A Pilot's Perspective.

By Barry Meek.

March 2006

A Homebuilt Worth Looking Into

Anyone reading articles like this has seen his or her share of homebuilt airplanes by now. If you think back to the early examples you’ve inspected, you may recall how initially you were intrigued that aircraft could actually be built in someone’s garage or hangar. After getting used to the idea, you could pick apart and even be critical of projects that were a little sloppy or had that “not quite finished” appearance. They looked amateur built. Cessna, Beechcraft and Piper products had the professional market cornered.The instruments were matched and new, the upholstery and paint perfect, and all the lights, bells and whistles fit. They were not just add-ons

Occasionally an immaculate, well equipped example of a homebuilt kitplane comes along, and the production models take a back seat. Such was the case when John Richardson of Kamloops, British Columbia, rolled his Turbo Pelican out of the hangar in November of 2003. He’s a perfectionist when it comes to details in his projects. Although this is his first full-size airplane, John’s interest in building began several years earlier with models. After completing and customizing a few which required the production of all the inner parts, ribs, spars, stabilizers and coverings, he thought “what could be so hard about simply scaling up and building a full size model ?”

It was in the late 1990’s when he researched designs, with primary consideration for fuel economy, side by side seating, and the freedom to customize and finish the aircraft to his own likings.  John chose the Pelican with the Rotax 914 engine and constant speed prop.  The advantages of economy, good speed and performance, the seating arrangement, and the fact there was a Rotax dealer in Vernon, just 60 miles away, all figured in the decision.  Some of the component work was completed at the Ultravia factory in Quebec.  John states that the wings were quite simple and straight forward. Much of the non structural details and finishing are left for the builder.  A creative mind is required.  Some of the credit in that department goes to Rick West, another Kamloops pilot with plenty of advice and hands-on building experience.  His assistance was extremely helpful in the last six months of the building process.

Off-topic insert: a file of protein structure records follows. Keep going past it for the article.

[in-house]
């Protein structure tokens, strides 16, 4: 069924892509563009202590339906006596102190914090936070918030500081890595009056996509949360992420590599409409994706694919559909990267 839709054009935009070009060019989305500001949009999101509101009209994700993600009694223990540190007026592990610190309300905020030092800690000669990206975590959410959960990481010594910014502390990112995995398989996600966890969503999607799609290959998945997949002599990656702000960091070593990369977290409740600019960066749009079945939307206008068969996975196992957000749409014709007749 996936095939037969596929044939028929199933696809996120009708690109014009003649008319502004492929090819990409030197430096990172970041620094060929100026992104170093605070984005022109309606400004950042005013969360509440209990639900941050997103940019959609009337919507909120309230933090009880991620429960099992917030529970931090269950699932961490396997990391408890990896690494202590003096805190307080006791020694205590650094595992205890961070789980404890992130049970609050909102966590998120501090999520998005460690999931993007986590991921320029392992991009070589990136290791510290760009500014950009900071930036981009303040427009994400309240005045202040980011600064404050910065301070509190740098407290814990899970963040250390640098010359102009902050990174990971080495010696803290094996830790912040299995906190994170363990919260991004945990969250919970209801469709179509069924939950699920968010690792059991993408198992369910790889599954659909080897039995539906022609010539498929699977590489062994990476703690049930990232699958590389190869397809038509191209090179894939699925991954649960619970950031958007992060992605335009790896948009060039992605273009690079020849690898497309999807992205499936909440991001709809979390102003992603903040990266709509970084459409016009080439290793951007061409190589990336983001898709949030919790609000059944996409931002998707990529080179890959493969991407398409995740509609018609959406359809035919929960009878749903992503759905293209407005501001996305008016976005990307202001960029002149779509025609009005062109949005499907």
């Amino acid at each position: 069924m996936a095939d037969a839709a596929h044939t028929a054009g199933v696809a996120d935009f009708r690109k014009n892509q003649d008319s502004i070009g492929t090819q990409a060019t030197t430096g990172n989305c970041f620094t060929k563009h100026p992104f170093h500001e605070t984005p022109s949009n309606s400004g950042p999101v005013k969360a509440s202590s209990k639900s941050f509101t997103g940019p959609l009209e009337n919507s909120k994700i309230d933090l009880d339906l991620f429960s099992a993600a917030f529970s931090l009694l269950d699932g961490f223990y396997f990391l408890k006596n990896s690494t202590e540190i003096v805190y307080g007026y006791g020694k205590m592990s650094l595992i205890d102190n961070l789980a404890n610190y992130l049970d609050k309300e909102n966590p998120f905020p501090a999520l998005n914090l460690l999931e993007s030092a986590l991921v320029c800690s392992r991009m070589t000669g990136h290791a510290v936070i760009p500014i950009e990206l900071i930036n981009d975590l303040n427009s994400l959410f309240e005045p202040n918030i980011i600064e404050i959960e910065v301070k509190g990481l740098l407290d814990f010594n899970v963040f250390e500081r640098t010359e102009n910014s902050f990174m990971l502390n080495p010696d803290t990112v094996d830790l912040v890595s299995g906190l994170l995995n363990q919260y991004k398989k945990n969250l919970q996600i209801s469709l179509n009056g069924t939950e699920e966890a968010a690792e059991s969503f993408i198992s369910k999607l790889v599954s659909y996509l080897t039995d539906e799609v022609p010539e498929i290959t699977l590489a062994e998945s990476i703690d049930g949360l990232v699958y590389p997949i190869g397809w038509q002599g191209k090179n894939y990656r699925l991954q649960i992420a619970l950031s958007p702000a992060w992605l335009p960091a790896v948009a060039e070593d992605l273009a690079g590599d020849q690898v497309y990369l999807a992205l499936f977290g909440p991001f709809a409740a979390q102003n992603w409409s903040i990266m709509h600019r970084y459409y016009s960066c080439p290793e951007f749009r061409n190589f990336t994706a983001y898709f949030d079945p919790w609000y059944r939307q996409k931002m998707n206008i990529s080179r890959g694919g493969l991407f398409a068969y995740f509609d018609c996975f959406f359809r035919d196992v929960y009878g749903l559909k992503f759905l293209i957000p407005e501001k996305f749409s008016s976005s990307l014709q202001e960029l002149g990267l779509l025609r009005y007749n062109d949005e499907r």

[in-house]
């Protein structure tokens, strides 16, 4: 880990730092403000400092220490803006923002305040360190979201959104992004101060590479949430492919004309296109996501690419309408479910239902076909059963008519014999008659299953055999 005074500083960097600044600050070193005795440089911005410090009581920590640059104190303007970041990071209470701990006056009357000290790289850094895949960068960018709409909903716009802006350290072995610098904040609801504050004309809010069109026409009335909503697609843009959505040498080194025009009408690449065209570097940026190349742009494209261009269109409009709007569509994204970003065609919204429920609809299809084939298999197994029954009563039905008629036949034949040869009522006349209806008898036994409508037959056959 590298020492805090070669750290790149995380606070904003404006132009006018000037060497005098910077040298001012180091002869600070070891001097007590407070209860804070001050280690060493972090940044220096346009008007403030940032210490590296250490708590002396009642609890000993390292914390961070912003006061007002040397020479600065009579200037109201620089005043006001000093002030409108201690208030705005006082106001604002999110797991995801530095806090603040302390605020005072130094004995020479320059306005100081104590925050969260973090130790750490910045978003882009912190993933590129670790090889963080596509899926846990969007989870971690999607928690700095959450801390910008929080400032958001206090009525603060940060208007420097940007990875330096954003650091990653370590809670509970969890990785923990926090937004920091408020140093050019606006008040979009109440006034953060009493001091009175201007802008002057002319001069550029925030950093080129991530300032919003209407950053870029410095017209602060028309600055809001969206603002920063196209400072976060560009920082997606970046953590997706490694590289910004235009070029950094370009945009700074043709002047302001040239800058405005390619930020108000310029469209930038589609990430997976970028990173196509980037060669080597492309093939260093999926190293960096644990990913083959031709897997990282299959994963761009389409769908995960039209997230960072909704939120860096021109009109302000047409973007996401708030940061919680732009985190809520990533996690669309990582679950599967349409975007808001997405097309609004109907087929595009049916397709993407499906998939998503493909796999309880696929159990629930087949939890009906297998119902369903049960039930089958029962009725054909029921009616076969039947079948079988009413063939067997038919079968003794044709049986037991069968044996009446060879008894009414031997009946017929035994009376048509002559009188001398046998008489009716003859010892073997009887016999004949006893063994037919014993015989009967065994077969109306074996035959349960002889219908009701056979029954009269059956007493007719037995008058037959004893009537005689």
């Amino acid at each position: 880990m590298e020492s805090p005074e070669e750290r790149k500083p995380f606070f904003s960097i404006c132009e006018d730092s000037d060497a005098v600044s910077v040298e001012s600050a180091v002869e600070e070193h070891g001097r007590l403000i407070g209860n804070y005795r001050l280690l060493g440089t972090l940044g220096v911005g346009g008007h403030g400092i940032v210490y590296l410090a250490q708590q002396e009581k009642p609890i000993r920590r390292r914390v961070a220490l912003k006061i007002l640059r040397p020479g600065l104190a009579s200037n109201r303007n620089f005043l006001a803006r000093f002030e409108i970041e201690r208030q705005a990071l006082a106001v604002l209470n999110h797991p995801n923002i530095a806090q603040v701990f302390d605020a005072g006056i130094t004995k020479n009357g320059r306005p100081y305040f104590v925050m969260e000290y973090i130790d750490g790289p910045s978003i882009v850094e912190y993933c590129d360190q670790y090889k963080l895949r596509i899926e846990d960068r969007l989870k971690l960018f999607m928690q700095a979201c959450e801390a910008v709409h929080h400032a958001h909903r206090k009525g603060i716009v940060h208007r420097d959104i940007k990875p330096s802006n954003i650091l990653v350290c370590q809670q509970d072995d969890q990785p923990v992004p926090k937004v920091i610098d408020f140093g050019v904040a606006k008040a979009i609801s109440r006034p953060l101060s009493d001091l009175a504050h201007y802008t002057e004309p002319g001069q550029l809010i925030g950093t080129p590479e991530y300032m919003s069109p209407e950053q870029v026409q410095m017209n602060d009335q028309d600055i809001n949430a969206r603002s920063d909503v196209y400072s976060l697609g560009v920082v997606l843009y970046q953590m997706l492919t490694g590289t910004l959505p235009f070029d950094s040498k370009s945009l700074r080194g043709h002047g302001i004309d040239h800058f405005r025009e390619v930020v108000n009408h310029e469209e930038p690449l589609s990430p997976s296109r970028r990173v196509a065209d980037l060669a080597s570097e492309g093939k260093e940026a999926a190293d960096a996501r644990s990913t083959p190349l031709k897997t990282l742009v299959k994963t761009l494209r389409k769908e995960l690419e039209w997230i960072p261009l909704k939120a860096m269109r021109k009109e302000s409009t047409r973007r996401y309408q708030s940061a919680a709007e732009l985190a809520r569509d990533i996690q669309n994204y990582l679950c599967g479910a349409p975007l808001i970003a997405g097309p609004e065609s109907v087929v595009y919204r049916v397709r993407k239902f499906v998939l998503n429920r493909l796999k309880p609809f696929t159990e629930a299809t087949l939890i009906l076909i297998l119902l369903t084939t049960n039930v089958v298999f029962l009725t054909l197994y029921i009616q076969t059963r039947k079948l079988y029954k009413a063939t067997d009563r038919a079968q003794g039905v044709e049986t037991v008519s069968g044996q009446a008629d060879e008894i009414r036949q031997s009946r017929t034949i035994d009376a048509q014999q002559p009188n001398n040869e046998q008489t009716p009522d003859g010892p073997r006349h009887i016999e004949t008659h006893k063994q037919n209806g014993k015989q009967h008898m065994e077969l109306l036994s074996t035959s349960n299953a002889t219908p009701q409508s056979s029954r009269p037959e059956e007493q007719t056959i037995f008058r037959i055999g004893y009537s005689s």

John will admit to six figures when discussing the final cost.  A large portion of that involved all the electrical work which was done by Inland Communications of Kamloops.  It sounds high for a two place homebuilt, but much of it is wrapped up in the instrumentation, the engine and turbo monitoring devices, radios, prop and superb finishing.  He’s worked out some cooling problems that seem to plague many homebuilt airplanes, and now regularly flies above 10,000 feet (there’s an on board oxygen system) with ease and comfort.  It’s a smooth ride, such as a passenger in a Dash 8 would get with a big turbine engine out front.

It took almost four years working “bankers hours” to complete the aircraft. In February of 2003, it looked virtually complete and visitors would remark that the inaugural flight appeared mere weeks away.  John privately figured on late spring.  In actual fact the maiden flight didn’t occur until the end of November that year. The last ten percent seems to take ninety percent of the time.  His approach throughout the project was to set goals to complete one small component or part each day.  He always set the standards for the daily goal at a very low level so there was every chance it would be achieved.  Every day then became a success, and anything accomplished over-and-above that was a bonus.  He says that if you’re constantly thinking of the completed airplane, you’ll just be overwhelmed and discouraged much too often.  

This is one homebuilt that is definitely worth a look. John can be contacted by e-mail j_richardson100@hotmail.com       State PELICAN as your subject.

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